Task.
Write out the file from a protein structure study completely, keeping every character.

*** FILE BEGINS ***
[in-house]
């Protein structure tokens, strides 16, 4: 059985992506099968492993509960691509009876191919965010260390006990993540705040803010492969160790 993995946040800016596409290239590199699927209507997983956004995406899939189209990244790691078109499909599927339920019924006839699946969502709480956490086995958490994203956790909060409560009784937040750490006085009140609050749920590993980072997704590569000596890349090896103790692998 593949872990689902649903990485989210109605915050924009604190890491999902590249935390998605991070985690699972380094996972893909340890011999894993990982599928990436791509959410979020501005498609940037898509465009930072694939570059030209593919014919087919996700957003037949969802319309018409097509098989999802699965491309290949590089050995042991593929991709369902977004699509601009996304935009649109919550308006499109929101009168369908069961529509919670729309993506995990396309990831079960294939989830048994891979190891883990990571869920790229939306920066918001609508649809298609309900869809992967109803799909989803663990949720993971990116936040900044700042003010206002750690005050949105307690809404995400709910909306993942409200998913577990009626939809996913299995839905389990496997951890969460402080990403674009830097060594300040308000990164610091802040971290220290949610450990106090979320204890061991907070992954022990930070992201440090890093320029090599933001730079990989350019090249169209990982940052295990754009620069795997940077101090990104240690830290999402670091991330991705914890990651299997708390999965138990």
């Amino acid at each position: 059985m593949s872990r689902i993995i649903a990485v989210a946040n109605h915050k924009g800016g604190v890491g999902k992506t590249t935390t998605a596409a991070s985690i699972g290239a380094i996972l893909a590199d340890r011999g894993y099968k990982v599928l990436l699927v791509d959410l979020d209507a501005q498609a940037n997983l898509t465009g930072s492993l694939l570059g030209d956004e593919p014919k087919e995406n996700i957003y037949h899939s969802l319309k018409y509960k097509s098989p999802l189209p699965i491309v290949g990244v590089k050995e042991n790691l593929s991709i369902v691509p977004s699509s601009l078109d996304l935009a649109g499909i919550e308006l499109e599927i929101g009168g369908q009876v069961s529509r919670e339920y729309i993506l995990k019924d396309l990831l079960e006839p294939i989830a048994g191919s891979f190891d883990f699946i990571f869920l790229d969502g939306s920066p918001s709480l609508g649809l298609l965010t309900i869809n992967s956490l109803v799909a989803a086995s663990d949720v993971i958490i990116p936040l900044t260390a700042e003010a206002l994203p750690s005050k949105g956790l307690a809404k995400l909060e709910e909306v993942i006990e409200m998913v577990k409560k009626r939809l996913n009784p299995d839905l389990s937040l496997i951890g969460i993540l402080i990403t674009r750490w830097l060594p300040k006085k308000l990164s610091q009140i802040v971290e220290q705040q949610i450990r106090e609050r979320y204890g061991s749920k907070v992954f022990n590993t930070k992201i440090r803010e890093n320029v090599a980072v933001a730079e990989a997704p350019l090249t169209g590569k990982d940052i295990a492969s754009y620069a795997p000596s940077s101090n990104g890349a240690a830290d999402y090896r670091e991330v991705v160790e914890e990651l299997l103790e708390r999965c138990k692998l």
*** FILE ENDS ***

[in-house]
């Protein structure tokens, strides 16, 4: 059985992506099968492993509960691509009876191919965010260390006990993540705040803010492969160790 993995946040800016596409290239590199699927209507997983956004995406899939189209990244790691078109499909599927339920019924006839699946969502709480956490086995958490994203956790909060409560009784937040750490006085009140609050749920590993980072997704590569000596890349090896103790692998 593949872990689902649903990485989210109605915050924009604190890491999902590249935390998605991070985690699972380094996972893909340890011999894993990982599928990436791509959410979020501005498609940037898509465009930072694939570059030209593919014919087919996700957003037949969802319309018409097509098989999802699965491309290949590089050995042991593929991709369902977004699509601009996304935009649109919550308006499109929101009168369908069961529509919670729309993506995990396309990831079960294939989830048994891979190891883990990571869920790229939306920066918001609508649809298609309900869809992967109803799909989803663990949720993971990116936040900044700042003010206002750690005050949105307690809404995400709910909306993942409200998913577990009626939809996913299995839905389990496997951890969460402080990403674009830097060594300040308000990164610091802040971290220290949610450990106090979320204890061991907070992954022990930070992201440090890093320029090599933001730079990989350019090249169209990982940052295990754009620069795997940077101090990104240690830290999402670091991330991705914890990651299997708390999965138990």
């Amino acid at each position: 059985m593949s872990r689902i993995i649903a990485v989210a946040n109605h915050k924009g800016g604190v890491g999902k992506t590249t935390t998605a596409a991070s985690i699972g290239a380094i996972l893909a590199d340890r011999g894993y099968k990982v599928l990436l699927v791509d959410l979020d209507a501005q498609a940037n997983l898509t465009g930072s492993l694939l570059g030209d956004e593919p014919k087919e995406n996700i957003y037949h899939s969802l319309k018409y509960k097509s098989p999802l189209p699965i491309v290949g990244v590089k050995e042991n790691l593929s991709i369902v691509p977004s699509s601009l078109d996304l935009a649109g499909i919550e308006l499109e599927i929101g009168g369908q009876v069961s529509r919670e339920y729309i993506l995990k019924d396309l990831l079960e006839p294939i989830a048994g191919s891979f190891d883990f699946i990571f869920l790229d969502g939306s920066p918001s709480l609508g649809l298609l965010t309900i869809n992967s956490l109803v799909a989803a086995s663990d949720v993971i958490i990116p936040l900044t260390a700042e003010a206002l994203p750690s005050k949105g956790l307690a809404k995400l909060e709910e909306v993942i006990e409200m998913v577990k409560k009626r939809l996913n009784p299995d839905l389990s937040l496997i951890g969460i993540l402080i990403t674009r750490w830097l060594p300040k006085k308000l990164s610091q009140i802040v971290e220290q705040q949610i450990r106090e609050r979320y204890g061991s749920k907070v992954f022990n590993t930070k992201i440090r803010e890093n320029v090599a980072v933001a730079e990989a997704p350019l090249t169209g590569k990982d940052i295990a492969s754009y620069a795997p000596s940077s101090n990104g890349a240690a830290d999402y090896r670091e991330v991705v160790e914890e990651l299997l103790e708390r999965c138990k692998l």